Haxe Game Prototypes

In 2013 to 2014, I made some game prototypes in Haxe to get some ideas down but I felt they were all too rough to consider complete. I thought the ideas they looked at were more interesting than the actual games themselves, so I wrote them up here.

  • Stroop (Stony Brook Game Developers Spring Game Jam)
  • Standoff (Stony Brook Computing Society Hackathon)
  • Stopwatch
  • Cavemen


Stroop was an experiment based on the psychological phenomenon called the “Stroop Effect.” To create a standard Stroop Effect, a series of words are colored and the subject must recite the color of the words in order. However, the words themselves might be describing a color, so the cognitive dissonance to recite the color of the word causes a delayed reaction.

See the above image for an example.

Not satisfied with making a color based Stroop Effect, I attempted to create Stroop Effects based on other stimuli, such as font size, font style, and auditory stimuli such as ears and volume. I know of modifications of the Stroop Effect that are based on counting, location, and incongruent captions, but as far as I know, I had created explored the Stroop effect through stimuli that hadn’t been documented before.

Still, the game was glitchy and not really fun, so I abandoned it.

Stroop was also my first attempt at making a game use Haxe NME.


Standoff was my attempt to make a minimalist multiplayer game. It was also my first attempt at a multiplayer game. The fastest way to make a multiplayer game I thought was to make it local, based on the same keyboard. And I wanted there to be a non-transitive (rock-paper-scissors) dynamic going on so that would be the driving conflict.

So I made Standoff. Originally for 3 players (key input wouldn’t register with too many keys pressed), the two players are trying to beat each other in a top down 2D arena. I tried to make a somewhat intuitive non-transitive scheme, so I colored the players Red, Green, and Blue, like Fire, Grass, and Water (Fire beats Grass beats Water beats Fire, like Pokemon).

Then, when I cut it down to two players, I realized there needed to be a way to change the dynamic so the “hunter becomes the hunted.” So, I instituted a ball, so that it transforms the player who catches it. So the players play between trying to catch each other and catching the ball.

All that said, the draft is rather raw, as I worked on it for 4 hours during a Stony Brook Hackathon. The game does get a kernel of fun for a good 5 minutes between two people, which I am glad to have, and I realize I could do further work to expand that 5 minute period. It was my first attempt at a multiplayer game in 4 hours, so I consider it a success.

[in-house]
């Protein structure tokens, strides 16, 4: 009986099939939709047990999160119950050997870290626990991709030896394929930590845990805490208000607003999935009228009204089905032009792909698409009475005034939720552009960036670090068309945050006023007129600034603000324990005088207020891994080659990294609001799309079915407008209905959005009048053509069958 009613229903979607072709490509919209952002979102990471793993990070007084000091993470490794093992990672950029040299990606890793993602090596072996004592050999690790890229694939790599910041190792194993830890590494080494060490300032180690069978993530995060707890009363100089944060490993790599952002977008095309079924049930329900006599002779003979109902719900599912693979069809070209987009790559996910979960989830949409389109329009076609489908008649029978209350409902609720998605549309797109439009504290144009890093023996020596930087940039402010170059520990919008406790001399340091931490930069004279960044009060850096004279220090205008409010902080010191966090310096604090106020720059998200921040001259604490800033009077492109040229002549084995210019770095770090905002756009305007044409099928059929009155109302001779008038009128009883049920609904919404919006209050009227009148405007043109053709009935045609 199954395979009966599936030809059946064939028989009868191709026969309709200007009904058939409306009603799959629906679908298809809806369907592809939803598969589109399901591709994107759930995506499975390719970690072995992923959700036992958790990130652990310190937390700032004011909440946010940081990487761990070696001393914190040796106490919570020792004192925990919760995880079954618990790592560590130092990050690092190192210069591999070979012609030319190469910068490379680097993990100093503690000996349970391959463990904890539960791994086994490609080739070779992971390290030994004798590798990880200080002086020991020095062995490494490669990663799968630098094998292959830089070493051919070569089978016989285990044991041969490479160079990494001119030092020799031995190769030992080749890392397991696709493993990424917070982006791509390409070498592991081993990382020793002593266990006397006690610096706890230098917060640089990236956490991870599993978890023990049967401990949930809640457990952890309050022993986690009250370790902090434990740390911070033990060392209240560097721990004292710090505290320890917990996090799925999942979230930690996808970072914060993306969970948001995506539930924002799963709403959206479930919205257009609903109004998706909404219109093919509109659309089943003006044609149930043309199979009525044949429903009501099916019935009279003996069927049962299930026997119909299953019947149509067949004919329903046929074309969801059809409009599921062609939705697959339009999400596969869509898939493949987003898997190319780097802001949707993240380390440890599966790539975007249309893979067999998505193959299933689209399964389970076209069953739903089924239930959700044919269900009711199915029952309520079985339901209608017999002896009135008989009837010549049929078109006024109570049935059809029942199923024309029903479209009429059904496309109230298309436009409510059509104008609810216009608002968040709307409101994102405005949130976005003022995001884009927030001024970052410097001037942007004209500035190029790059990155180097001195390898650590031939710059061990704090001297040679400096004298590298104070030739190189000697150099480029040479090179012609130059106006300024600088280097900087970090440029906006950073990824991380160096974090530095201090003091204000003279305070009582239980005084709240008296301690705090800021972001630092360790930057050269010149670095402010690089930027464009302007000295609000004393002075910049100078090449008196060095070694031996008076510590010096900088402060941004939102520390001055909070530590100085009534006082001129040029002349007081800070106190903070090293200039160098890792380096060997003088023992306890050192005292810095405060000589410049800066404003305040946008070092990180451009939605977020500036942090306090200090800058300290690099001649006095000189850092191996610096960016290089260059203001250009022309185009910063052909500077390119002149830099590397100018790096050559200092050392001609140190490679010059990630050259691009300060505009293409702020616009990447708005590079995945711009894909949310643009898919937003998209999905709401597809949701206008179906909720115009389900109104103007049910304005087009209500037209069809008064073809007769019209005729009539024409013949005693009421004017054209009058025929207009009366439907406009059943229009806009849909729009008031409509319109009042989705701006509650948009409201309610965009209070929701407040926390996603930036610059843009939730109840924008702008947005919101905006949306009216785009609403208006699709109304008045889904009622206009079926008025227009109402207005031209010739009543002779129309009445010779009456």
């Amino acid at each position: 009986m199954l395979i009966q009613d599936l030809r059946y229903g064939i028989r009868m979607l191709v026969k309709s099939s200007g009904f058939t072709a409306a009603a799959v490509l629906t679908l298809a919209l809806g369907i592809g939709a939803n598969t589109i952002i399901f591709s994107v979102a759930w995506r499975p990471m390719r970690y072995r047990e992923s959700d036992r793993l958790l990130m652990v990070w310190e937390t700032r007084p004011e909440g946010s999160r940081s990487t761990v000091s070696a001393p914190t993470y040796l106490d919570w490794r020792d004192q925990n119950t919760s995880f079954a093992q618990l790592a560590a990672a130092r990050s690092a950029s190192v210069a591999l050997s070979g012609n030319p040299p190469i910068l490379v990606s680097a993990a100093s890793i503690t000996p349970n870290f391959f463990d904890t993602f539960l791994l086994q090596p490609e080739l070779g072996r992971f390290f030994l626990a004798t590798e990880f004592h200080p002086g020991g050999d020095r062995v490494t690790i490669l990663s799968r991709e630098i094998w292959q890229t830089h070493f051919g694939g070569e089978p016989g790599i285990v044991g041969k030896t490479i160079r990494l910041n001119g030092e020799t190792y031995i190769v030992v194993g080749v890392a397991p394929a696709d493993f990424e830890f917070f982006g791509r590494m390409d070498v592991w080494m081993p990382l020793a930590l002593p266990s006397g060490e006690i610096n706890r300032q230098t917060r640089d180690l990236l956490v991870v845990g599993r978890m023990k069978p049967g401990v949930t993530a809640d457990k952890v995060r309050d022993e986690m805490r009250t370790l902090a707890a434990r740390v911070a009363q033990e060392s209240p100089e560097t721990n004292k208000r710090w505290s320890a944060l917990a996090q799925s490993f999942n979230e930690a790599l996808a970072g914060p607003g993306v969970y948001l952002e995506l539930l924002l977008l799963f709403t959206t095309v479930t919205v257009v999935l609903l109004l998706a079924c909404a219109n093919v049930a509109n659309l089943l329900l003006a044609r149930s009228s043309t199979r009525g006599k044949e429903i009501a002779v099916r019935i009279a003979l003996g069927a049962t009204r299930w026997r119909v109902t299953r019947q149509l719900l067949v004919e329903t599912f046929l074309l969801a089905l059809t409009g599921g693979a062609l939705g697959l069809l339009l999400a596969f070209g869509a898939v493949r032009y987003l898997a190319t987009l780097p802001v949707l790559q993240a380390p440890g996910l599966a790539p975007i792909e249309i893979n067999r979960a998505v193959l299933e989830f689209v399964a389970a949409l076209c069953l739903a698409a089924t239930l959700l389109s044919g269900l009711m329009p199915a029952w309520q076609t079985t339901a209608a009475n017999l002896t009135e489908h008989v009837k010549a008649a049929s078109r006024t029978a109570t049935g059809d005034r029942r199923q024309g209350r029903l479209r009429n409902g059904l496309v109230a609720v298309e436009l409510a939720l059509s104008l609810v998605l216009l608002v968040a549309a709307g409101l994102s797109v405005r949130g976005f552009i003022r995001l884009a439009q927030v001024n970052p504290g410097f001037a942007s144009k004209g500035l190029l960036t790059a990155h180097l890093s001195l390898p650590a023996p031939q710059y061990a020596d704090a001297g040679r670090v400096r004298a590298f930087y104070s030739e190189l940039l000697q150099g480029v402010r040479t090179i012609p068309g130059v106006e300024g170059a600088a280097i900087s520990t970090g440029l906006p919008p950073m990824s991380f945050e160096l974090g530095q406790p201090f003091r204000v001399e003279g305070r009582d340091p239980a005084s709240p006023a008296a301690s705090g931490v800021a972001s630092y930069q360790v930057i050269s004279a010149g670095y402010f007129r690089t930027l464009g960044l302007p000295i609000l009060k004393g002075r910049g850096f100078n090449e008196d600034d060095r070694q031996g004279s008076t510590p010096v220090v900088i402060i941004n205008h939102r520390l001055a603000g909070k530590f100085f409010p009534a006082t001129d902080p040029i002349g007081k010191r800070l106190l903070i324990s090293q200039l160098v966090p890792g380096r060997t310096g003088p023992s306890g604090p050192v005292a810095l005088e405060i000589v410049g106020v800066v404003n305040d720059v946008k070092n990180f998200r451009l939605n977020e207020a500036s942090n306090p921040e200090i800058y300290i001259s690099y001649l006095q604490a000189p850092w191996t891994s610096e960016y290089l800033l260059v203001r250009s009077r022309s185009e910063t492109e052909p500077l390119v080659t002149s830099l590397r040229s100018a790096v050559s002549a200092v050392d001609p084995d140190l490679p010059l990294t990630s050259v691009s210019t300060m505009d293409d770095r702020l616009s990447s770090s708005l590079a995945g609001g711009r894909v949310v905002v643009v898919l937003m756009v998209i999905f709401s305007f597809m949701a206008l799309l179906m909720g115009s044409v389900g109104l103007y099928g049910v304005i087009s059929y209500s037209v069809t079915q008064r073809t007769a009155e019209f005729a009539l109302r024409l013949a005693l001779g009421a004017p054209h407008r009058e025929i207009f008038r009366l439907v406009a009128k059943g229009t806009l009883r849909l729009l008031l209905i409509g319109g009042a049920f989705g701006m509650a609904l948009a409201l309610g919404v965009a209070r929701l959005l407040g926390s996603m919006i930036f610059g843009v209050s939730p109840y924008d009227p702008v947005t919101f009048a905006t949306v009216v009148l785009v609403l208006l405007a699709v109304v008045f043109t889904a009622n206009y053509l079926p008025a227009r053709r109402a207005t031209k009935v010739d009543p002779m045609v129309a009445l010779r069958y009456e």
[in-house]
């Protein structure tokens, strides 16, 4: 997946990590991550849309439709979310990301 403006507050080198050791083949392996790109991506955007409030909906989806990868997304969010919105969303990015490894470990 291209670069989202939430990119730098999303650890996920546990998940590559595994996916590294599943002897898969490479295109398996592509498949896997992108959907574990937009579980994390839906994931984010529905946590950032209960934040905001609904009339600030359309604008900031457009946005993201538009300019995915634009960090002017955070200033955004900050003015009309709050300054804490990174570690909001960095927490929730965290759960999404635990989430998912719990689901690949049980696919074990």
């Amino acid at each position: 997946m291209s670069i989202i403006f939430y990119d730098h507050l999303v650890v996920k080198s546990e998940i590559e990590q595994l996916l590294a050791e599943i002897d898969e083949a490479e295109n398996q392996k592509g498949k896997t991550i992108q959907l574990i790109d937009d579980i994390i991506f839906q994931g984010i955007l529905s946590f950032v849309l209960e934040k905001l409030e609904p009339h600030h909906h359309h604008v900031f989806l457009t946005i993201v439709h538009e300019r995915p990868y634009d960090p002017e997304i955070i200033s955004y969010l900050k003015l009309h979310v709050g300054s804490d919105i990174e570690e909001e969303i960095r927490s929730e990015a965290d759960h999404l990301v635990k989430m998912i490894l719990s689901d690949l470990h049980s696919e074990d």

Play Standoff here


Stopwatch was an experiment I made in the Fall of 2013. I wanted to make the very minimum of a game that encouraged competitive behavior. So it was just about reflexively pushing a button at a forever increasing scale. I also thought of different difficulty modes, implemented menus, saving… and, er, even a permadeath mode. It’s one of my more complete projects, but it still wasn’t that interesting so I abandoned it. If you’d like, you can check it out here:

Play Stopwatch here – Self-hosted


This was a game I made in March 2014 where I wanted to experiment with controller input and some thoughts I had on game theory. In a way, it was a kind of expansion on the multiplayer 2D arena ideas in Standoff.

So in Cavemen, you play as six cavemen controlled on two controllers– 3 players per controller. Each player gets two inputs, a control stick or control pad for moving a caveman around and a button to swing one’s club to hit other cavemen with.

In the game, each caveman is slowly starving over time and must compete for the limited amount of food on the screen. When swinging, the caveman slows down and is vulnerable from behind. When two cavemen hit each other as they are both swinging their clubs, they both get knocked down and are temporarily paralyzed. This makes them free to be hit by other cavemen with. The idea is that through players’ aggression with each other (further emphasized by competing for space on the physical controllers), perhaps players would constantly be in a struggle for self-preservation and cycle of aggression. Hence, perhaps the players would be reduced to cavemen.

The game was only implemented using an Xbox 360 controller and a Logitch F310 as input, and it didn’t really keep players’ attention, so I’ve moved on and since abandoned the project.

Cavemen Screenshot

Cavemen prototype – graphics shamelessly borrowed from Joe & Mac



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